Three top tips for executives going on vacation
DURBAN – The festive season has come and gone and for the hard-working executive, it was time for a well-deserved break.
While the festive season may seem ideal for all executives to take a break, it is not always ideal for all. Captains of the hospitality, tourism, and entertainment industries, among others, me find it more ideal to take a break after the silly season.
What a shame it would be to return to work feeling like you didn’t get away at all. To help you squeeze the most from your holiday, three directors from Signium Africa, an executive search firm based in Sandton, share their top tips for quality R & R.
Annelize Van Rensburg, Director: Executive Search – Get away completely
People sometimes find it easier to stay at home and spend their holidays visiting family and friends. There’s no travel planning involved and they can set up spontaneous get-togethers. But research shows if you want a proper rest, it’s better to get away completely. You can’t have a real vacation if everything in your environment reminds you of business pressures and family responsibilities. You don’t have to go overseas, just somewhere different. It could be a game lodge in the bush, a holiday at the coast, camping by a dam, or simply staying in an unfamiliar town. So, if you’re a busy executive, treat your partner, your kids and yourself to a new experience. There will be plenty time for inlaws, friends and business when you get back.
Mosima Selekisho, Director: Executive Search – Pace your vacation time
Try to break your holiday into three phases: relaxation for winding down; rejuvenation for enjoying yourself; and reactivation to prepare for your return. Ideally, you need three weeks – one for each phase – but if you have less time, divide it into these stages anyway. As a competitive leader, your first instinct might be to jump on a jet ski or go skydiving. Rather opt for a good massage at the local spa, sunbathing on the beach, or anything else that lets your body rest and your mind drift. You need this. By the second phase, you’re ready to get out and have as much fun as possible, having forgotten other concerns. In the third phase, you can still have fun while making time to dream of what the new year holds in store and any positive actions you intend to take on your return.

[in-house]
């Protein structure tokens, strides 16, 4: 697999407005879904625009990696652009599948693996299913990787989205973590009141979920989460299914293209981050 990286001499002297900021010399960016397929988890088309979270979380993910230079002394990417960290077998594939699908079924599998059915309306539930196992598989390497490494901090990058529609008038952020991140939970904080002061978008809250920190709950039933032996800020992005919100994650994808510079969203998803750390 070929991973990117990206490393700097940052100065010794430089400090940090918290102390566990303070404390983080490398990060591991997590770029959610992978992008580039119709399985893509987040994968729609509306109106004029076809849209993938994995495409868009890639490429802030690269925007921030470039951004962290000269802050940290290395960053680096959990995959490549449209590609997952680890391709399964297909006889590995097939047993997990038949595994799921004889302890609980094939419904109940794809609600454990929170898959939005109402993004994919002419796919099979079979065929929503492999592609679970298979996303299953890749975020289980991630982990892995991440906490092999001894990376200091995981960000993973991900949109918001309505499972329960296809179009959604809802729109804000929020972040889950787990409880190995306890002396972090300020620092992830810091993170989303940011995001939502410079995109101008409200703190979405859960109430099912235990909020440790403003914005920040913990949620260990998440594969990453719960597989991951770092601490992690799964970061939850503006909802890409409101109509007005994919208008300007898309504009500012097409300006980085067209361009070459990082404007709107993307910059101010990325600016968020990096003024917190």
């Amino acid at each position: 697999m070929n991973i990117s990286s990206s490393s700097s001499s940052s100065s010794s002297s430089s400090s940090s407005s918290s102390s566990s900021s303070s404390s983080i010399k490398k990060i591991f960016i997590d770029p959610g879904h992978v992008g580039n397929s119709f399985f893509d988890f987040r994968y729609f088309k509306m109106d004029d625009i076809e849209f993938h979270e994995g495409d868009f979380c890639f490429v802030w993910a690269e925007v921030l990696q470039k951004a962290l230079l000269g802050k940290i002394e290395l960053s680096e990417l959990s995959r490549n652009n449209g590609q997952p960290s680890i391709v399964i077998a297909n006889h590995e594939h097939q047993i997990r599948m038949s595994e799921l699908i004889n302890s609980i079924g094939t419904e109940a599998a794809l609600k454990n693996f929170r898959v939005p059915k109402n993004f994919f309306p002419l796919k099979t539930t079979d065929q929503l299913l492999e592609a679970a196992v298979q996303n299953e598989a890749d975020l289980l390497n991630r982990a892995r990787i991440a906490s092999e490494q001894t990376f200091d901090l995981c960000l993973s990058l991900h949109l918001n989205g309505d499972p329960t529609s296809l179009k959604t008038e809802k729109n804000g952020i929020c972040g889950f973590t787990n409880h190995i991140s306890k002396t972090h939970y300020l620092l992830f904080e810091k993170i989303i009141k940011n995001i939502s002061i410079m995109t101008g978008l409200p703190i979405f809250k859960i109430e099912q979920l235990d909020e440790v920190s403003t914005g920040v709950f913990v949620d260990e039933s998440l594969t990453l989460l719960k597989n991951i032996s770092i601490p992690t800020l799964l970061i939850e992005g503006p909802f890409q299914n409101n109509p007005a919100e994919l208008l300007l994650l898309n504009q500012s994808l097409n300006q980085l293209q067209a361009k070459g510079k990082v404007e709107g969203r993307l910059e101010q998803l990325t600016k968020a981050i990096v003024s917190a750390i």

Michelle Moss, Director: Assessments – Take a digital vacation
Our devices have become a part of our daily lives so it’s difficult to switch off and disconnect for any period of time, especially for the always-on executive. Even going on holiday, we use our phones for electronic flight boarding, booking into hotels, hailing ride-sharing services, finding interesting dining and entertainment venues, taking photos and more. Yet, the more disconnected your vacation, the quicker you’ll be able to settle into the holiday spirit. Try these tips: leave your devices at home – you, your partner and your kids. Take only a single phone for emergencies, preferably with a new SIM, and share the number with a select few contacts. And switch it off when you’re not using it. For taking photos, bring along a digital camera so there’s no excuse to check emails in between. In a nutshell, disconnect digitally, mentally and physically to get the most from your vacation.
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